The Corrosion of Character: The Personal Consequences of Work in the New Capitalism
Richard Sennett’s book, The Corrosion of Character: The Personal Consequences of Work in the New Capitalism, was published in 1998 yet it has a particular resonance today as employment becomes less and less stable. Before COVID, some young people seemed to enjoy the challenge of insecure employment, of working several jobs, having the flexibility to travel and not be tied to permanent workplaces. From such a perspective Sennett’s book might appear nostalgic or even elegiac in its examination of the steadily increasing insecurity experienced by workers that, in his opinion, make it impossible to achieve a moral identity.
Sennett shows what happens to people in an economy that systematically destroys what has given meaning to human life.
As so many small businesses face a difficult, if not impossible future and part-time, casual employees have to grapple with insecurity and anxiety, Sennett’s critique of capitalism has become even more relevant and rather than pointing to an old-fashioned past, offers possibilities for a new, and better future.
The short time frame of modern institution limits the ripening of informal trust … detachment and superficial cooperativeness are better armor for dealing with current realities than behaviour based on values of loyalty and service. It is the time dimension of the new capitalism, rather than high-tech transmission, global stock markets, or free trade, which most directly affects people’s emotional lives outside the workplace. Transposed to the family realm, ‘no long term’ means keep moving, don’t commit yourself, and don’t sacrifice (pp. 24-25).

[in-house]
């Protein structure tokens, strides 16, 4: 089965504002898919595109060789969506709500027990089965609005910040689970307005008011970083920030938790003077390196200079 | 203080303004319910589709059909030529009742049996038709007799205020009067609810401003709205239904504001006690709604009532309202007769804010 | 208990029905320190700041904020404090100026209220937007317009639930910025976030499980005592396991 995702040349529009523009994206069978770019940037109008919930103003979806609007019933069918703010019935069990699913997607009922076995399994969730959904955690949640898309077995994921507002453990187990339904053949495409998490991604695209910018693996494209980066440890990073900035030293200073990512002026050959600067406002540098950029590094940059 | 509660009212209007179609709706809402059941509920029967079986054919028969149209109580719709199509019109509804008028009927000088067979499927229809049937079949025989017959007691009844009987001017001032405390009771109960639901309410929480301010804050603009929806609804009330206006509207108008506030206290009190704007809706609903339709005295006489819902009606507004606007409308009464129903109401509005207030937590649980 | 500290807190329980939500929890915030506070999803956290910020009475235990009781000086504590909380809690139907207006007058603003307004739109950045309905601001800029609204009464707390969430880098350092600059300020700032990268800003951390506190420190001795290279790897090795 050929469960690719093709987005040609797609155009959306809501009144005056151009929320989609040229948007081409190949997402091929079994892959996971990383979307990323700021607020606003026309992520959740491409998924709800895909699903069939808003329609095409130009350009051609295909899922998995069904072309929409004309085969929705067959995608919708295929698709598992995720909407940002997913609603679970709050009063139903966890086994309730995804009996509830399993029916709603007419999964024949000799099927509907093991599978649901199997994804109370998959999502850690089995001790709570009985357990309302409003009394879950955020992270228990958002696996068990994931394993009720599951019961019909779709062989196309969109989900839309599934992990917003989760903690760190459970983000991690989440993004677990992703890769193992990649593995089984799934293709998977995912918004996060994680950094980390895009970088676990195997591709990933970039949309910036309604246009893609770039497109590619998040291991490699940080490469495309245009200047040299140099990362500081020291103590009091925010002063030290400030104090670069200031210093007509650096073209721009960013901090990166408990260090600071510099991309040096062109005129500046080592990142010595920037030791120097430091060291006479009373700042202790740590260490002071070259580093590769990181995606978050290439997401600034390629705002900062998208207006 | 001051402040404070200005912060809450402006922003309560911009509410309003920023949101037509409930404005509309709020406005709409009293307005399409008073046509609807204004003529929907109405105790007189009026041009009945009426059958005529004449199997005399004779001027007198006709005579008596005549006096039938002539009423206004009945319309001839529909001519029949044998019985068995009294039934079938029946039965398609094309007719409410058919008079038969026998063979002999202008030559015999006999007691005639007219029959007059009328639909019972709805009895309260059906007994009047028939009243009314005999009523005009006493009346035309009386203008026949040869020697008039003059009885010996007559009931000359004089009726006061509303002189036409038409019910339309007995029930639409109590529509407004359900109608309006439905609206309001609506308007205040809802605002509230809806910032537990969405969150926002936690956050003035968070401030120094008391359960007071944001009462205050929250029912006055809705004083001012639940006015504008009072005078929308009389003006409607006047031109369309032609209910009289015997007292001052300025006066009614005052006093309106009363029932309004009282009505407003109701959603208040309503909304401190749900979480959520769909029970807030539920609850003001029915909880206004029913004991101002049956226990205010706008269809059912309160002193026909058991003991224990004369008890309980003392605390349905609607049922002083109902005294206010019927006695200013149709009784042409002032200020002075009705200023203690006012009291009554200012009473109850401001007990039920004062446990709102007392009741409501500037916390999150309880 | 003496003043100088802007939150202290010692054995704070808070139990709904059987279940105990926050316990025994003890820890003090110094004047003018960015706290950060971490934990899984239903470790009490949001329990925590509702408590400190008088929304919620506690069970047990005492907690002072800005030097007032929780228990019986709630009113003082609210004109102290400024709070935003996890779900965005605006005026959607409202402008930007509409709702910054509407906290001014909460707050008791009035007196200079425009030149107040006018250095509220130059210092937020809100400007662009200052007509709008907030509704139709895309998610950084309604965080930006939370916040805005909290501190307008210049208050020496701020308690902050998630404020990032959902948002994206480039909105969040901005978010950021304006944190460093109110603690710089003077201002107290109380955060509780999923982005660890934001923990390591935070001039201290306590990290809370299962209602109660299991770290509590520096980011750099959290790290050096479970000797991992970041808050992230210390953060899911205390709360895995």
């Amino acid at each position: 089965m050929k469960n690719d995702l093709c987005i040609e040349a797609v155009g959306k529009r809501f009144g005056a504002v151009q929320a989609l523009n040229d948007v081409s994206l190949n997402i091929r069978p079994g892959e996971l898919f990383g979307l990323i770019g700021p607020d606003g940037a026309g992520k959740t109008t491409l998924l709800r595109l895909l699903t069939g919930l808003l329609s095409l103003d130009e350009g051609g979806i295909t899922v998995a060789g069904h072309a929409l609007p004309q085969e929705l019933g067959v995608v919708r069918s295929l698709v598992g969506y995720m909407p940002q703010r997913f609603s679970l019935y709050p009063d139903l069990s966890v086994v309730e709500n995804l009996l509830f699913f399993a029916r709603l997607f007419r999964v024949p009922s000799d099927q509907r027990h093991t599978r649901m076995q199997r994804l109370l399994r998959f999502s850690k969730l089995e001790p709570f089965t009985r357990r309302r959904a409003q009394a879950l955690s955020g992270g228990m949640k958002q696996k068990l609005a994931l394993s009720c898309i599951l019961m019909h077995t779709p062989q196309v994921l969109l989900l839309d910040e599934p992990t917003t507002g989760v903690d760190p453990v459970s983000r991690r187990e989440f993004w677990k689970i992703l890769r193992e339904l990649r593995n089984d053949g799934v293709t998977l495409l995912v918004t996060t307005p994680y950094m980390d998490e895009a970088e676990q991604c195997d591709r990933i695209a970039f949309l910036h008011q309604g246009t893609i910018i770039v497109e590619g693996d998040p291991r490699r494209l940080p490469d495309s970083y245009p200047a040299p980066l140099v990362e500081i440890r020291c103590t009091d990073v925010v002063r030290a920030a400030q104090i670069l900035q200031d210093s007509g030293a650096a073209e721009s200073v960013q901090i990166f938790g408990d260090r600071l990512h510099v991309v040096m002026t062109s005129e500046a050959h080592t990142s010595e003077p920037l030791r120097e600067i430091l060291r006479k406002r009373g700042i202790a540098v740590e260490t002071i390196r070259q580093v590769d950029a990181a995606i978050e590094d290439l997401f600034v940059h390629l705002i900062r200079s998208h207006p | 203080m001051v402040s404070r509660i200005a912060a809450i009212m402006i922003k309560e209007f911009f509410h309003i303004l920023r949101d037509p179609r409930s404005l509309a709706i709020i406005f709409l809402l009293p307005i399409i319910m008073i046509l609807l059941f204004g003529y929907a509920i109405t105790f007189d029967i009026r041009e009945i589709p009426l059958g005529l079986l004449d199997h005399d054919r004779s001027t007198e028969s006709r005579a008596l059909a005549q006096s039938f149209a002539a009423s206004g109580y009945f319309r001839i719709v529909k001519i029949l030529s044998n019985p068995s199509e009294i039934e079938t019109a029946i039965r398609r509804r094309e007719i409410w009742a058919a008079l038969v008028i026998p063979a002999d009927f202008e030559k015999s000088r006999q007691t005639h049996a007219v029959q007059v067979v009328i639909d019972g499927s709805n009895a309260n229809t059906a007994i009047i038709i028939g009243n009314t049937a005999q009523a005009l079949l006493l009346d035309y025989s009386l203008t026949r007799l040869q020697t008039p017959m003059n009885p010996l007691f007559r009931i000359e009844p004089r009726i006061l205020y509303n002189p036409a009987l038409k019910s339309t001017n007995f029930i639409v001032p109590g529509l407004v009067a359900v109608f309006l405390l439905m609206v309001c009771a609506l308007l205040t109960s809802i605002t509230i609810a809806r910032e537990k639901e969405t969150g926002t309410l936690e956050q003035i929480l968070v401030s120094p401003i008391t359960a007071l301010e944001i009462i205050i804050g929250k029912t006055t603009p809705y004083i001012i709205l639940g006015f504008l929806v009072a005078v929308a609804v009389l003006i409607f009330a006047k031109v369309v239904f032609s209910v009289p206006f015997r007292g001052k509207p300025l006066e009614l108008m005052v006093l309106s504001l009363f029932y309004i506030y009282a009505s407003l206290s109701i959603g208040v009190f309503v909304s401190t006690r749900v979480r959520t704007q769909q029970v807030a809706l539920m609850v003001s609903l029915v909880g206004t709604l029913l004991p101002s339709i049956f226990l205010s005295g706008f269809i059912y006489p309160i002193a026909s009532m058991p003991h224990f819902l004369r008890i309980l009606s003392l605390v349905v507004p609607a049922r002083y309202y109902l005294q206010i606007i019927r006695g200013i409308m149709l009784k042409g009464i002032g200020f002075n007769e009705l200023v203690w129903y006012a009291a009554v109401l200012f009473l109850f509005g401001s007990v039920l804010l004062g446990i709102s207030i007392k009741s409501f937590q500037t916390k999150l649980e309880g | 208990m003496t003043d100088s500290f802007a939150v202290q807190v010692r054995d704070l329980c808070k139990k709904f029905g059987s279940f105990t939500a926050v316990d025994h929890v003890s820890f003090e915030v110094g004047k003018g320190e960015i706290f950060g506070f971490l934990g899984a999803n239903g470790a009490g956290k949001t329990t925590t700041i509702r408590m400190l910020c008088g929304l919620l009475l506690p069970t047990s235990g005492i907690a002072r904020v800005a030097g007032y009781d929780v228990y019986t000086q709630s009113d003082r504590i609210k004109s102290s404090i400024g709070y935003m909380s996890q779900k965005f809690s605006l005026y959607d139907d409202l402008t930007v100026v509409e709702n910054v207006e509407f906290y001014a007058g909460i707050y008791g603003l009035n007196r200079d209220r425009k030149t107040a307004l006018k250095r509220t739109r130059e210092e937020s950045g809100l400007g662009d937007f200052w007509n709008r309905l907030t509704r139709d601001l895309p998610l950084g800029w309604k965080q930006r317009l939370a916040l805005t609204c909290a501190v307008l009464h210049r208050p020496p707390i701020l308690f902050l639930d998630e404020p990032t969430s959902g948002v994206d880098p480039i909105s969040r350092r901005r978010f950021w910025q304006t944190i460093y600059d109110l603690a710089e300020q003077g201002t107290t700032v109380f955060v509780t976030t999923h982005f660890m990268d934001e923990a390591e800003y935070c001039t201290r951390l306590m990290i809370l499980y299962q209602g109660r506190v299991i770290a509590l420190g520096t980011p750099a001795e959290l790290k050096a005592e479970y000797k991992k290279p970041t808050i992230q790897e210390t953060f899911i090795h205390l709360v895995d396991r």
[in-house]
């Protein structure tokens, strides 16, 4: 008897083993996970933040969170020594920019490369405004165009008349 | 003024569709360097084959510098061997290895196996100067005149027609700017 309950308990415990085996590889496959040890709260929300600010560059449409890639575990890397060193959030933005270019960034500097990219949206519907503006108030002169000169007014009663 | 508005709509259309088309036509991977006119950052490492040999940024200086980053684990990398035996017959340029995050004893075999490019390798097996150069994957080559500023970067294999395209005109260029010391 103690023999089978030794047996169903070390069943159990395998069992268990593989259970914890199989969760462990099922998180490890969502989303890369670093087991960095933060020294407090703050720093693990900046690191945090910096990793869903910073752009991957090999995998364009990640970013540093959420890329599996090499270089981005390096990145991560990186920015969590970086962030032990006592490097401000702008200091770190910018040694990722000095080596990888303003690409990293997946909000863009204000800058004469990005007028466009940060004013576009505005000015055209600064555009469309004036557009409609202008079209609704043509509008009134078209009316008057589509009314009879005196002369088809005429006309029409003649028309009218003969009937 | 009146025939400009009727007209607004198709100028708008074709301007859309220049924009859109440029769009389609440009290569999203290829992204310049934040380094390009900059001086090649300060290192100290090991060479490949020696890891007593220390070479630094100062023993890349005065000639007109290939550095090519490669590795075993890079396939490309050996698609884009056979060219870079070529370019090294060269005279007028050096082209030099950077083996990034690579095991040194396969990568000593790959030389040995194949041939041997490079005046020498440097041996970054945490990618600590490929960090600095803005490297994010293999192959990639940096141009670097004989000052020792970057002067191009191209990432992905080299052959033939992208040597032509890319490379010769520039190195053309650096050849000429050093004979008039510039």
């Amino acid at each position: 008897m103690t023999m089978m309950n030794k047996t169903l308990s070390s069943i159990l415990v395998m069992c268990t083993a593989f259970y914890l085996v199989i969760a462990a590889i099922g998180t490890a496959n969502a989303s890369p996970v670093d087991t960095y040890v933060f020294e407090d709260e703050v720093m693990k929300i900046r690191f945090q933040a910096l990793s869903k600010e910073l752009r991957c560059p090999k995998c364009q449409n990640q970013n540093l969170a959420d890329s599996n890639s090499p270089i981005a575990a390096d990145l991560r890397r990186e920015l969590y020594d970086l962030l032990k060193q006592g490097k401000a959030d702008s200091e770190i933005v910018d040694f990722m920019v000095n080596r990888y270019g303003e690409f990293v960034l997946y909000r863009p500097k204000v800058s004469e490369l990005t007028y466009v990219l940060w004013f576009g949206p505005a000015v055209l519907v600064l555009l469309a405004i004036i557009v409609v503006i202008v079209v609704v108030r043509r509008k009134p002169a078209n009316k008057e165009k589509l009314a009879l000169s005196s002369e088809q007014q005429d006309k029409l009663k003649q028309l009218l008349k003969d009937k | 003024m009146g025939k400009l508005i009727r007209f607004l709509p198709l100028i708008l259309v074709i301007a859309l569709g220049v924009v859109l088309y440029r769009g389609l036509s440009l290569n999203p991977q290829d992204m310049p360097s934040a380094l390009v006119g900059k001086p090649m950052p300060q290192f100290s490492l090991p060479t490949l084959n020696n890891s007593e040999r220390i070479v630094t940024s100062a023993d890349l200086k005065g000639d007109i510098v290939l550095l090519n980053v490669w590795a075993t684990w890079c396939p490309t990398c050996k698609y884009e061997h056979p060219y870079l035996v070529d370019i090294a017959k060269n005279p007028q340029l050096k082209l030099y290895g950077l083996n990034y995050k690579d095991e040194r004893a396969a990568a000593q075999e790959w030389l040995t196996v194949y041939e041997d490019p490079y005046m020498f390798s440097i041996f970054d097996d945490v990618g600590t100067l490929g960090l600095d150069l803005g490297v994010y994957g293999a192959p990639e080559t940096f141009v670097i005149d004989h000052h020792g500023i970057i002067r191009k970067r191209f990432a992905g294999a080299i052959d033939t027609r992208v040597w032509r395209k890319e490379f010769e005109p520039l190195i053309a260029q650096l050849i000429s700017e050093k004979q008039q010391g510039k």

This conflict between family and work poses some questions about adult experience itself. How can long-term purposes be pursued in a short-term society? How can durable social relations be sustained? How can a human being develop a narrative of identity and life history in a society composed of episodes and fragments? The conditions of the new economy feed instead our experience which drifts in time, from place to place, from job to job (pp.26-27).
If we are disposed to view routine as inherently demeaning, then we will attack the very nature of the work process itself. We will abhor both routine and its father, the dead hand of bureaucracy. We may be largely driven by the practical desire for greater market responsiveness, productivity and profit. But we need not be just greedy capitalists; we may believe … that people are stimulated by more flexible experience, both at work and in other institutions. We may believe in the virtues of spontaneity. The question then becomes: will flexibility with all the risks and uncertainties it entails in fact remedy the human evil it sets out to attack? Even supposing routine has a pacifying effect on character, just how is flexibility to make a more engaged human being? (p.45)
If all risk-taking is a journey into the unknown, the voyager usually has in mind some destination. Odysseus wanted to find his way home; Julien Sorel wanted to find his way into the upper classes. The modern culture of risk is peculiar in that failure to move is taken as a sign of failure, stability seeming almost a living death. The destination therefore matters less than the act of departure. Immense social and economic forces shape the insistence on departure: the disordering of institutions, the system of flexible production – material realities themselves setting out to sea. To stay put is to be left out (p. 87).